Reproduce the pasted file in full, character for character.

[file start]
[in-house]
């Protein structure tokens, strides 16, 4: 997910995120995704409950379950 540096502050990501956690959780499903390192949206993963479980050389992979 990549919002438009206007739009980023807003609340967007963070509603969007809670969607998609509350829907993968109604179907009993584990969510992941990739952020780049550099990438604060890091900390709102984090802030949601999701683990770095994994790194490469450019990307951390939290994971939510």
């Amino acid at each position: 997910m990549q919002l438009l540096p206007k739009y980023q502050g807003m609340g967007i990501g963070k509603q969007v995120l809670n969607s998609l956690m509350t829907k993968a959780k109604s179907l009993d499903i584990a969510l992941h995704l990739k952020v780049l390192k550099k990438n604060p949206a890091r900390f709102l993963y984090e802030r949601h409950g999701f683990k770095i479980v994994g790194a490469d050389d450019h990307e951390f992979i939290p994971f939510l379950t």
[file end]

[in-house]
């Protein structure tokens, strides 16, 4: 997910995120995704409950379950 540096502050990501956690959780499903390192949206993963479980050389992979 990549919002438009206007739009980023807003609340967007963070509603969007809670969607998609509350829907993968109604179907009993584990969510992941990739952020780049550099990438604060890091900390709102984090802030949601999701683990770095994994790194490469450019990307951390939290994971939510």
């Amino acid at each position: 997910m990549q919002l438009l540096p206007k739009y980023q502050g807003m609340g967007i990501g963070k509603q969007v995120l809670n969607s998609l956690m509350t829907k993968a959780k109604s179907l009993d499903i584990a969510l992941h995704l990739k952020v780049l390192k550099k990438n604060p949206a890091r900390f709102l993963y984090e802030r949601h409950g999701f683990k770095i479980v994994g790194a490469d050389d450019h990307e951390f992979i939290p994971f939510l379950t």